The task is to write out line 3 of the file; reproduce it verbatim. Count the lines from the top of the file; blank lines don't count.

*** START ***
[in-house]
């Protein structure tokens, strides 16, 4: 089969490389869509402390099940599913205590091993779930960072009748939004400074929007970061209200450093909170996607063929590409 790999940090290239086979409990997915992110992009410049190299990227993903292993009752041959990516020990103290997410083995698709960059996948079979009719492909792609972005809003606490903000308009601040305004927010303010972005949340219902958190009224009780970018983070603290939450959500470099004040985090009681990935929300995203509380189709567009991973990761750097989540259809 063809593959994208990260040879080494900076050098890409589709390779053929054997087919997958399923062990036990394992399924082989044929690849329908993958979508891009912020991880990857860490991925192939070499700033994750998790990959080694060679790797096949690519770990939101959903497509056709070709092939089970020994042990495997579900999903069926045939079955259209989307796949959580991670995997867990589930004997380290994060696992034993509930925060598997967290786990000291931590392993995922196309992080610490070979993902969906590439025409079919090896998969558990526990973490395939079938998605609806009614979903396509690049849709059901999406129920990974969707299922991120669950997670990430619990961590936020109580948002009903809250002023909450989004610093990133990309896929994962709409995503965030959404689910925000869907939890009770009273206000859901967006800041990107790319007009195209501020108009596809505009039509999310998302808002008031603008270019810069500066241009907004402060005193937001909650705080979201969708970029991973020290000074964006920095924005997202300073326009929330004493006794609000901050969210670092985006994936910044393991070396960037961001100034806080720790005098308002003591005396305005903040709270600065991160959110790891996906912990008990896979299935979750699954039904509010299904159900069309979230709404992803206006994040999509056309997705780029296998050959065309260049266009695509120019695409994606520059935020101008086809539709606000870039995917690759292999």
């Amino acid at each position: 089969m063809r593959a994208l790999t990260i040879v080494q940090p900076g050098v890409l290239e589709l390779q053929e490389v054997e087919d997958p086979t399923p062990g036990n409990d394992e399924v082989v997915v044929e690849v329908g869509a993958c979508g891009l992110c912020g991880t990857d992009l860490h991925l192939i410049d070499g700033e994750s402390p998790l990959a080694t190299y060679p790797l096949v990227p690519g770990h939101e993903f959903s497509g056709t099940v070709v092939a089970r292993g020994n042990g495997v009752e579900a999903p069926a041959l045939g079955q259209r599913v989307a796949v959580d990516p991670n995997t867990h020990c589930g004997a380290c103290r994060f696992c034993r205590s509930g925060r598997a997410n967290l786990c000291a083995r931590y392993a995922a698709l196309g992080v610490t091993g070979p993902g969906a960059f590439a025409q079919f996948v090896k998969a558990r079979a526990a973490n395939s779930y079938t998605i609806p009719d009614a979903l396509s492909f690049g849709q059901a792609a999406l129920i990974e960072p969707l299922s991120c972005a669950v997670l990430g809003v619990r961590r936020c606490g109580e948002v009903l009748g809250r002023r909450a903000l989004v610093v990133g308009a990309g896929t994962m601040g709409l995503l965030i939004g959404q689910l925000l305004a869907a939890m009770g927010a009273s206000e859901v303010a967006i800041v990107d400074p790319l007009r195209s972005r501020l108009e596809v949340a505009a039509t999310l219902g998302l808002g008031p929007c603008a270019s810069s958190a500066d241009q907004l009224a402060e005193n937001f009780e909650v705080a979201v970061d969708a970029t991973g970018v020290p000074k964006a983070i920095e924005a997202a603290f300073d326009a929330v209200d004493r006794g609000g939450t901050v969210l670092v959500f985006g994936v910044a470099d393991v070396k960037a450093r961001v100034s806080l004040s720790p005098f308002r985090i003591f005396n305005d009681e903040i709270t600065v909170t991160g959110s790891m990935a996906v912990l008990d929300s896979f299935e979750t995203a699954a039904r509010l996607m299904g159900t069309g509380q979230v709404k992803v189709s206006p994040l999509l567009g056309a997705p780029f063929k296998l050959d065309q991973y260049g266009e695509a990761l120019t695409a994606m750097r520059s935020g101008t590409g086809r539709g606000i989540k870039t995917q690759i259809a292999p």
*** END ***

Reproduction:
């Amino acid at each position: 089969m063809r593959a994208l790999t990260i040879v080494q940090p900076g050098v890409l290239e589709l390779q053929e490389v054997e087919d997958p086979t399923p062990g036990n409990d394992e399924v082989v997915v044929e690849v329908g869509a993958c979508g891009l992110c912020g991880t990857d992009l860490h991925l192939i410049d070499g700033e994750s402390p998790l990959a080694t190299y060679p790797l096949v990227p690519g770990h939101e993903f959903s497509g056709t099940v070709v092939a089970r292993g020994n042990g495997v009752e579900a999903p069926a041959l045939g079955q259209r599913v989307a796949v959580d990516p991670n995997t867990h020990c589930g004997a380290c103290r994060f696992c034993r205590s509930g925060r598997a997410n967290l786990c000291a083995r931590y392993a995922a698709l196309g992080v610490t091993g070979p993902g969906a960059f590439a025409q079919f996948v090896k998969a558990r079979a526990a973490n395939s779930y079938t998605i609806p009719d009614a979903l396509s492909f690049g849709q059901a792609a999406l129920i990974e960072p969707l299922s991120c972005a669950v997670l990430g809003v619990r961590r936020c606490g109580e948002v009903l009748g809250r002023r909450a903000l989004v610093v990133g308009a990309g896929t994962m601040g709409l995503l965030i939004g959404q689910l925000l305004a869907a939890m009770g927010a009273s206000e859901v303010a967006i800041v990107d400074p790319l007009r195209s972005r501020l108009e596809v949340a505009a039509t999310l219902g998302l808002g008031p929007c603008a270019s810069s958190a500066d241009q907004l009224a402060e005193n937001f009780e909650v705080a979201v970061d969708a970029t991973g970018v020290p000074k964006a983070i920095e924005a997202a603290f300073d326009a929330v209200d004493r006794g609000g939450t901050v969210l670092v959500f985006g994936v910044a470099d393991v070396k960037a450093r961001v100034s806080l004040s720790p005098f308002r985090i003591f005396n305005d009681e903040i709270t600065v909170t991160g959110s790891m990935a996906v912990l008990d929300s896979f299935e979750t995203a699954a039904r509010l996607m299904g159900t069309g509380q979230v709404k992803v189709s206006p994040l999509l567009g056309a997705p780029f063929k296998l050959d065309q991973y260049g266009e695509a990761l120019t695409a994606m750097r520059s935020g101008t590409g086809r539709g606000i989540k870039t995917q690759i259809a292999p």